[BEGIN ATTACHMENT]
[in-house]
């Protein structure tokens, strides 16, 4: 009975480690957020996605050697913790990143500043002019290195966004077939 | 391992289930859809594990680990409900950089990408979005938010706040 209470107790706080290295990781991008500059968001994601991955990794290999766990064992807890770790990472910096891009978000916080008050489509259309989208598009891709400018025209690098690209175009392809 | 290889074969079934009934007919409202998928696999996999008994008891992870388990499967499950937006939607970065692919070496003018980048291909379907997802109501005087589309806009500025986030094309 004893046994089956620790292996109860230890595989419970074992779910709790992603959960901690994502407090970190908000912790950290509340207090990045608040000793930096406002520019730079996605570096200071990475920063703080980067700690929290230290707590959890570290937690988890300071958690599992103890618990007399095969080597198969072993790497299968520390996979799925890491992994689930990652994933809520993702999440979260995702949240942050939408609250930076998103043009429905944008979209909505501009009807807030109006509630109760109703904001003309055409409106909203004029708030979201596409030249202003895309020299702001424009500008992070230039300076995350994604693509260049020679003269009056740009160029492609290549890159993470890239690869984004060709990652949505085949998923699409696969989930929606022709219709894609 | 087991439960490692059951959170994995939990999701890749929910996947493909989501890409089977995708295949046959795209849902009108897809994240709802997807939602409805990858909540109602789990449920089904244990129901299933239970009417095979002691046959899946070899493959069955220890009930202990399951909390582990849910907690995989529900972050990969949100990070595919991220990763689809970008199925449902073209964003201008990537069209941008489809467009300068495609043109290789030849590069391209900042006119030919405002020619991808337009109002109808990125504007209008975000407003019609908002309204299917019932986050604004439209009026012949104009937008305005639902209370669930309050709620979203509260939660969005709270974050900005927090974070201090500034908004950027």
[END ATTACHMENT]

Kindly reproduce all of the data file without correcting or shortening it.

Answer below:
[in-house]
């Protein structure tokens, strides 16, 4: 009975480690957020996605050697913790990143500043002019290195966004077939 | 391992289930859809594990680990409900950089990408979005938010706040 209470107790706080290295990781991008500059968001994601991955990794290999766990064992807890770790990472910096891009978000916080008050489509259309989208598009891709400018025209690098690209175009392809 | 290889074969079934009934007919409202998928696999996999008994008891992870388990499967499950937006939607970065692919070496003018980048291909379907997802109501005087589309806009500025986030094309 004893046994089956620790292996109860230890595989419970074992779910709790992603959960901690994502407090970190908000912790950290509340207090990045608040000793930096406002520019730079996605570096200071990475920063703080980067700690929290230290707590959890570290937690988890300071958690599992103890618990007399095969080597198969072993790497299968520390996979799925890491992994689930990652994933809520993702999440979260995702949240942050939408609250930076998103043009429905944008979209909505501009009807807030109006509630109760109703904001003309055409409106909203004029708030979201596409030249202003895309020299702001424009500008992070230039300076995350994604693509260049020679003269009056740009160029492609290549890159993470890239690869984004060709990652949505085949998923699409696969989930929606022709219709894609 | 087991439960490692059951959170994995939990999701890749929910996947493909989501890409089977995708295949046959795209849902009108897809994240709802997807939602409805990858909540109602789990449920089904244990129901299933239970009417095979002691046959899946070899493959069955220890009930202990399951909390582990849910907690995989529900972050990969949100990070595919991220990763689809970008199925449902073209964003201008990537069209941008489809467009300068495609043109290789030849590069391209900042006119030919405002020619991808337009109002109808990125504007209008975000407003019609908002309204299917019932986050604004439209009026012949104009937008305005639902209370669930309050709620979203509260939660969005709270974050900005927090974070201090500034908004950027």